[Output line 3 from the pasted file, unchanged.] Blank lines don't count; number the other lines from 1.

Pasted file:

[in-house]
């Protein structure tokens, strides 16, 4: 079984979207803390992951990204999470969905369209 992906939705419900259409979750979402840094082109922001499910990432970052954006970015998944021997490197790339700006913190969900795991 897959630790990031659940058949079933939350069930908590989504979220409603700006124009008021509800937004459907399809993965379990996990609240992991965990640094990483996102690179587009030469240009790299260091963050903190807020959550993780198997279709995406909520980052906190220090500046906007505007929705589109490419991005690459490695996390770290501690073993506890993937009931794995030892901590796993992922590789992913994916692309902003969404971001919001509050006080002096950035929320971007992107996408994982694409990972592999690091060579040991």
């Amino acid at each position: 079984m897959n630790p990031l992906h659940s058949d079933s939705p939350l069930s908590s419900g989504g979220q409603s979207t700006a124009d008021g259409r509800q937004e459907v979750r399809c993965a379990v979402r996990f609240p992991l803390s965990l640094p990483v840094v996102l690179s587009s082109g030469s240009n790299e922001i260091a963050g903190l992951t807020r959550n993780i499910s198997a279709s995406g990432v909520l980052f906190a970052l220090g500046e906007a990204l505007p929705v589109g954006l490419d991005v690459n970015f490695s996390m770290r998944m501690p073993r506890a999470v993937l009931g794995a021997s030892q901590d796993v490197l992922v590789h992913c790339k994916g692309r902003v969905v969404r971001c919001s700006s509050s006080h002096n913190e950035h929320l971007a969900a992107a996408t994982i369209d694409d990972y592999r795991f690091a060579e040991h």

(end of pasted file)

């Amino acid at each position: 079984m897959n630790p990031l992906h659940s058949d079933s939705p939350l069930s908590s419900g989504g979220q409603s979207t700006a124009d008021g259409r509800q937004e459907v979750r399809c993965a379990v979402r996990f609240p992991l803390s965990l640094p990483v840094v996102l690179s587009s082109g030469s240009n790299e922001i260091a963050g903190l992951t807020r959550n993780i499910s198997a279709s995406g990432v909520l980052f906190a970052l220090g500046e906007a990204l505007p929705v589109g954006l490419d991005v690459n970015f490695s996390m770290r998944m501690p073993r506890a999470v993937l009931g794995a021997s030892q901590d796993v490197l992922v590789h992913c790339k994916g692309r902003v969905v969404r971001c919001s700006s509050s006080h002096n913190e950035h929320l971007a969900a992107a996408t994982i369209d694409d990972y592999r795991f690091a060579e040991h």